all the old stories and legends they have told us, and once 
again as the waves throb and wrestle among the reedy banks, 
we seem to hear the plash of long- forgotten oars. Is it the 
royal barge of Charlemagne coming slowly up the stream 
with floating banners and martial music ? or is it Queen 
Frastrada, in her coffin of glass, being silently drifted down 
towards Aix ? or is it the saintly Ursula and her many 
maidens ? And, yonder on the shore just behind us, may not 
that be the hoofs of Roland's palfrey bringing him back from 
the Holy Land once more ? 

The Rhine has all these visitants, and countless others 
for every listening ear, from early morning until dewy eve ; for 
she is a haunted river, and keeps her long train of olden-time 
spectres as royally as any olden-time castle with bolts and 
bars and rattling chains can do ! 

One recalls readily by her banks Alexander Smith's fine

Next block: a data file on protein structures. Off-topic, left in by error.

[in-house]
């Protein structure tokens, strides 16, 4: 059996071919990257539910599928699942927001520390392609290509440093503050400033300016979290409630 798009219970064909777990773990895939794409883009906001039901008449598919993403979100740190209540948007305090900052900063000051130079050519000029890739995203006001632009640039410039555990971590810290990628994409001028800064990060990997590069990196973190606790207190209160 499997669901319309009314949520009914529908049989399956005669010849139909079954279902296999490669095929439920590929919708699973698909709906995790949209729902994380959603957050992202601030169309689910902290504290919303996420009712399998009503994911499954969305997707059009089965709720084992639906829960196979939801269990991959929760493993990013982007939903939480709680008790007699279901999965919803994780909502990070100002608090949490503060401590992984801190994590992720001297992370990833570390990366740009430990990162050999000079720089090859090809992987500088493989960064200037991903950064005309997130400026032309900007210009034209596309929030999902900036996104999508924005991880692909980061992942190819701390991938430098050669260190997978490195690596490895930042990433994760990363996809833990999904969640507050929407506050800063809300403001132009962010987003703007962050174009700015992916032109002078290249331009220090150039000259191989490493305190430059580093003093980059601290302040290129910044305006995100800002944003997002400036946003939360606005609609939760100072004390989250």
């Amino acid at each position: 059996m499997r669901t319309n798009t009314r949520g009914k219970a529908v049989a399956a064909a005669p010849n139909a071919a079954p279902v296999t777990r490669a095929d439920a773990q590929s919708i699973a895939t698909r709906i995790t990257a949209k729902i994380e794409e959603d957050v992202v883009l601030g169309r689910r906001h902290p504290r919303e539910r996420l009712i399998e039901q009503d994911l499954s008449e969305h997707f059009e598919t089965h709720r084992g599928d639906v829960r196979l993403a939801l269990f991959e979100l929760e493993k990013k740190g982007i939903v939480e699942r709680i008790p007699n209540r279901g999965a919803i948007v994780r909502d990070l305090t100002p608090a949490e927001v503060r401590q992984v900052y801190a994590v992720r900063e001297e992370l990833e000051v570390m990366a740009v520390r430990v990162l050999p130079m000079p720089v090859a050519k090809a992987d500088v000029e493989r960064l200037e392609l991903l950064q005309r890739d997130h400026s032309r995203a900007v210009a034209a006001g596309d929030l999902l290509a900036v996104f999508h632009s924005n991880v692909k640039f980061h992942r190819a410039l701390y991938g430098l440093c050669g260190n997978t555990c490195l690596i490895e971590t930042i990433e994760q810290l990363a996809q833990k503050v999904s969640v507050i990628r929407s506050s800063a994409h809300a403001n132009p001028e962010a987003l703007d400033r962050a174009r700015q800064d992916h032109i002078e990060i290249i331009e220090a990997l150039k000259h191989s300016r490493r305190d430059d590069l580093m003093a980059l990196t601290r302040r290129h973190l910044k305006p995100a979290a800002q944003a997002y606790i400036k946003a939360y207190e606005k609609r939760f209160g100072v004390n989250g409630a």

'' The Castled Rhine." 93 

poem about the Tweed at Peebles, making- one slight altera- 
tion to suit the name : 

" Who knows? but of this I am certain, 

That but for the ballads and wails 
That make passionate dead things, — stocks and stones, 

Make piteous hills and dales ; 
The Rliine were as poor as the Amazon, 

That for all the years it has rolled, 
Can tell but how fair was the morning red, 

How sweet the evening gold ! " 

//Jdi^a. K /'^oj^du. 


USIC, on thy wide i)lumes thou 
bear'st me forth 
, . Into the Infinite I My spirit 

Her mortal prison-house, and wildly yearns 
Towards the empyrean of her birth : 
The starry spaces whence in godlike mirth 
The Sons of Morning 'Jubilate ' sang, 
While from the void abyss Creation sprang.